June 20, 2017

Op-Ed: Gov. Wolf’s Budget Proposal Will Hurt Pharmacies And Seniors

By Ed Bechtel, Bechtel’s Pharmacy, Slatington

The following op-ed appeared in the June 17 Allentown Morning Call

According to projections, nearly one-quarter of Pennsylvania's population will be over the age of 65 by 2040. As the commonwealth's population ages, the role of pharmacists as health care providers becomes ever more essential.
Providing medication therapy management, synchronizing prescription refills, performing health screenings, administering vaccines, and helping to manage chronic illnesses are just some of the services we offer beyond dispensing medications.
As the owner of an independent pharmacy, I work closely with my patients to offer optimal care, including many of services mentioned above.
Gov. Wolf's current budget proposal to cut professional dispensing fees to pharmacies for providing medications to low-income seniors will place increased financial strain on my business.
This strain will make it ever more difficult to provide the vital care our elderly population requires.
In November of last year, the governor signed a law that significantly altered the reimbursement pharmacies receive when dispensing medications to older citizens who participate in Pennsylvania's PACE program — the program that covers low-income seniors who are unable to pay the out-of-pocket expenses associated with their Medicare Part D coverage.
While this change instituted a more transparent reimbursement methodology, it came as a substantial loss to pharmacies throughout the commonwealth.
In total, the Wolf administration projected this change would save Pennsylvania $23.6 million for the 2017-18 fiscal year.
We pharmacists supported this measure even as we bore the brunt of the projected savings as a loss to our businesses.
Now Gov. Wolf is proposing to slash the payment pharmacies receive by an additional 46 percent through cuts to the PACE professional dispensing fee — a measure that would be detrimental to patients and pharmacies throughout the Commonwealth.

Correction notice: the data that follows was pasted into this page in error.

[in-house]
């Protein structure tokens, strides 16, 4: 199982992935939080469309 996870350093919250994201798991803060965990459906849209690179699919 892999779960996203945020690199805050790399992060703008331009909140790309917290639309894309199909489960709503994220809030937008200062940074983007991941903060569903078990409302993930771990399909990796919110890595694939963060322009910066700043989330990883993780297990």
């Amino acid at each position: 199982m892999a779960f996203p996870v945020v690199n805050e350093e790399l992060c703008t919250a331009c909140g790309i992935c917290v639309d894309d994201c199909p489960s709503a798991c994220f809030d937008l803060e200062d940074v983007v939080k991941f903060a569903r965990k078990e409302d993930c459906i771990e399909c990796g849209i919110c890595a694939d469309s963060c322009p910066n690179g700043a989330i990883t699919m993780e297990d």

The administration's current budget proposal calls for cutting $45 million from pharmacies, on top of the previously mentioned $23.6 million, and using these savings for the proposed Health and Human Services Department merger.
I ask you, why should pharmacies be forced to pay for this merger?
We in the pharmacy community have proudly advocated for the PACE program since its inception, even while incurring losses by participating in it.
This is because the program benefits those Pennsylvania citizens over 65 years of age who are below the poverty line, a group that accounts for roughly 10 percent of Allentown's senior population, according to census figures.
Keeping pharmacies engaged in care for Pennsylvania's elderly population, specifically those low-income seniors, is vital to the future of our commonwealth.
Community pharmacies provide care throughout the commonwealth, often helping to cover for a growing physician shortage.
According to a Joint State Government Commission report, by 2030 Pennsylvania will need an additional 1,000 physicians just to maintain its current level of care.
In many cases, we are the backbone of our communities and often the only viable health care provider available in rural areas. We care for patients, employ thousands, and pay taxes even as the governor proposes to pay us below cost to dispense medications.
This is not viable and stands as a direct slap in our face after years of supporting a program that helps senior citizens address their medication issues.
The current business climate for pharmacies is as difficult as I have ever seen it in my 36 years of practice, not only for small practices like mine but also for the large corporate drugstores, forcing many to close their doors (for example, K-Mart on West Tilghman Street closed its pharmacy department last month).
With the Wolf administration's proposal to cut payment to pharmacies for providing medications to low-income seniors, this difficulty will only increase.
If acted upon, this proposal will surely force pharmacies to decrease the care they provide to Pennsylvania's elderly population and could ultimately push both independent and chain pharmacies out of business.
In the end, much of the decision on whether to act upon this proposal rests with the state Senate as they deliberate on the budget the state House of Representatives passed in April.
As such, I urge Sen. Pat Browne, R-Lehigh, and his colleagues in the state Legislature to oppose any actions that would cut payment to pharmacies for the medications we provide.
Ed Bechtel is president of Bechtel's Pharmacy in Slatington and also president of the the Lehigh Valley Pharmacists Association.